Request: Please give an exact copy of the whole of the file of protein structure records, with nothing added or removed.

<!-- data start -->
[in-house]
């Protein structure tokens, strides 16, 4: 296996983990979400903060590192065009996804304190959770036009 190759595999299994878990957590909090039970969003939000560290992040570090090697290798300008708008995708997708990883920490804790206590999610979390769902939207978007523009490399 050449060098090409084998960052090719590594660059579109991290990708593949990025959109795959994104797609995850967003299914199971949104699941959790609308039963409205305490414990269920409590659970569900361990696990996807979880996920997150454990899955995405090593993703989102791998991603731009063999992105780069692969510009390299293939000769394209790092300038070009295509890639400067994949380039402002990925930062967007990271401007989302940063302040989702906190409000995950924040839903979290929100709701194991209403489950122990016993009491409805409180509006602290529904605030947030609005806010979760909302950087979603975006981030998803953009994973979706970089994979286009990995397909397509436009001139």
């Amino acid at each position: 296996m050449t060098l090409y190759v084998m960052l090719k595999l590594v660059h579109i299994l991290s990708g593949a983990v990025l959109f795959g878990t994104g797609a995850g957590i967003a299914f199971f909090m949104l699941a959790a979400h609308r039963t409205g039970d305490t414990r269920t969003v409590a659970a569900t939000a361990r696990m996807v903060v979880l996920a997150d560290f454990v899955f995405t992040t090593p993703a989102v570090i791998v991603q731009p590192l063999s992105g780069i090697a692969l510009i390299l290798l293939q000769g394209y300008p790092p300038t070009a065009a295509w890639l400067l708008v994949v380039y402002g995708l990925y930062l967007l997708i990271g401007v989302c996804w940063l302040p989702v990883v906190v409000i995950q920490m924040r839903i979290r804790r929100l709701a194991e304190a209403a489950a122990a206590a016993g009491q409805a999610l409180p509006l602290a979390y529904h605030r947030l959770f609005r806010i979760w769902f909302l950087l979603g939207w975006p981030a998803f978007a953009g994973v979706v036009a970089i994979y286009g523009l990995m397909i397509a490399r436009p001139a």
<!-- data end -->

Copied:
[in-house]
């Protein structure tokens, strides 16, 4: 296996983990979400903060590192065009996804304190959770036009 190759595999299994878990957590909090039970969003939000560290992040570090090697290798300008708008995708997708990883920490804790206590999610979390769902939207978007523009490399 050449060098090409084998960052090719590594660059579109991290990708593949990025959109795959994104797609995850967003299914199971949104699941959790609308039963409205305490414990269920409590659970569900361990696990996807979880996920997150454990899955995405090593993703989102791998991603731009063999992105780069692969510009390299293939000769394209790092300038070009295509890639400067994949380039402002990925930062967007990271401007989302940063302040989702906190409000995950924040839903979290929100709701194991209403489950122990016993009491409805409180509006602290529904605030947030609005806010979760909302950087979603975006981030998803953009994973979706970089994979286009990995397909397509436009001139």
């Amino acid at each position: 296996m050449t060098l090409y190759v084998m960052l090719k595999l590594v660059h579109i299994l991290s990708g593949a983990v990025l959109f795959g878990t994104g797609a995850g957590i967003a299914f199971f909090m949104l699941a959790a979400h609308r039963t409205g039970d305490t414990r269920t969003v409590a659970a569900t939000a361990r696990m996807v903060v979880l996920a997150d560290f454990v899955f995405t992040t090593p993703a989102v570090i791998v991603q731009p590192l063999s992105g780069i090697a692969l510009i390299l290798l293939q000769g394209y300008p790092p300038t070009a065009a295509w890639l400067l708008v994949v380039y402002g995708l990925y930062l967007l997708i990271g401007v989302c996804w940063l302040p989702v990883v906190v409000i995950q920490m924040r839903i979290r804790r929100l709701a194991e304190a209403a489950a122990a206590a016993g009491q409805a999610l409180p509006l602290a979390y529904h605030r947030l959770f609005r806010i979760w769902f909302l950087l979603g939207w975006p981030a998803f978007a953009g994973v979706v036009a970089i994979y286009g523009l990995m397909i397509a490399r436009p001139a």